Ethan Brown from Beyond Meat told analysts during Wednesday’s conference call that company’s low performance resulted from four factors. These were softness in overall category, shift by consumers from refrigerated meats to frozen options, increased discounts, and more competition.

Oatly is also under increasing competition. Oatly’s market share is decreasing as more players release their own versions. Oatly was recently overtaken by Planet Oat, a subsidiary of HP Hood Dairy.

Chances ahead

Every plant-based company is not affected by the slowdown. Impossible Foods announced in March that their fourth-quarter retail revenues soared by 85% thanks to the expansion of its grocery store network. Because the company is private, it does not have to make public its financial results.

However, Impossible has been affected by the turmoil in many other ways. Reuters reported April 2021, that Impossible was negotiating to be listed. It wanted a value of $10 billion. This is about $1.5bn more than Beyond’s at the time. The company did not file a prospectus and instead raised $500 million in November from private investors at an undisclosed value.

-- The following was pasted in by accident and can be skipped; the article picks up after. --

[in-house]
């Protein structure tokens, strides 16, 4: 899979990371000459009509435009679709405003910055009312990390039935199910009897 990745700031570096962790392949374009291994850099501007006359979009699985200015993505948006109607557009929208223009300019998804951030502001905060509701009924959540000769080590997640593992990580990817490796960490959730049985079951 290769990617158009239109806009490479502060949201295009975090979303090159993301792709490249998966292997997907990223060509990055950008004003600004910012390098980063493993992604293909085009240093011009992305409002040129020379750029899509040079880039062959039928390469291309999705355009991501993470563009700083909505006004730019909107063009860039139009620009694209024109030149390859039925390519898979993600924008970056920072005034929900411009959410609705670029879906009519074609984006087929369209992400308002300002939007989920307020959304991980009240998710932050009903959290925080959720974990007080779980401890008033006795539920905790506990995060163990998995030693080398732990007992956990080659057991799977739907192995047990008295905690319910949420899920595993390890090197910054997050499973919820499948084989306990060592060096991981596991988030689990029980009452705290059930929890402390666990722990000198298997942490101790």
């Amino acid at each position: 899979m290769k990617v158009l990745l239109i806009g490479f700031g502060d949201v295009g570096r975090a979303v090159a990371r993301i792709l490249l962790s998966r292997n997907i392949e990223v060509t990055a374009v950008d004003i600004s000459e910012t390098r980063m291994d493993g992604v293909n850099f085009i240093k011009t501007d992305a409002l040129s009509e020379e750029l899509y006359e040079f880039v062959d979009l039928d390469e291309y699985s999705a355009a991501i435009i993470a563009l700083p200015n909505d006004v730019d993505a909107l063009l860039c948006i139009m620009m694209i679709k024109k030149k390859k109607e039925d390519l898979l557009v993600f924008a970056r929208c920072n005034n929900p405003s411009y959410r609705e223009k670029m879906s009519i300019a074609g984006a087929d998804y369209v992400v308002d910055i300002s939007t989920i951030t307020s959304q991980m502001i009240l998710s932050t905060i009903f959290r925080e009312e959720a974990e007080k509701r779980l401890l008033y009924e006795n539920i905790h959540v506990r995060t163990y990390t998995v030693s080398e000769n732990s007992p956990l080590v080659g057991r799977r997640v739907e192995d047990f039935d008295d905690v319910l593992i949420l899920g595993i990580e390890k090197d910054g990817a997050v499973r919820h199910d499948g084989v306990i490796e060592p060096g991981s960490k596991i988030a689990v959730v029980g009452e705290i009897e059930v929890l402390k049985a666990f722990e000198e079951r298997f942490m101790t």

CNBC spoke with Josh Tetrick CEO of JUST Egg. This company accounts for approximately 95% U.S. egg replacement sales.

Nielsen data shows that egg substitute sales have been relatively flat in the 52-week period ending April 30, but Tetrick is optimistic about the potential to raise consumer awareness as well as increase the number of restaurants featuring its egg substitute menu.

Aucoin believes that consumer interest in alternative plant-based products will increase and bring investor optimism back to this category. However, it is not as strong as in its glory days.

Aucoin explained that although there may be a shakeout because of the lack of money, Aucoin believes that it will lead to some winners and stronger companies.

DuBois from RI said that brand consolidation could be possible in the industry as it closes on $1.4billion in annual sales for meat substitutes. Morningstar Farms and Beyond together account for almost 60% of total dollars spent on substitute meats.

DuBois stated that he believes the leaders of the future will emerge over the course of the next year.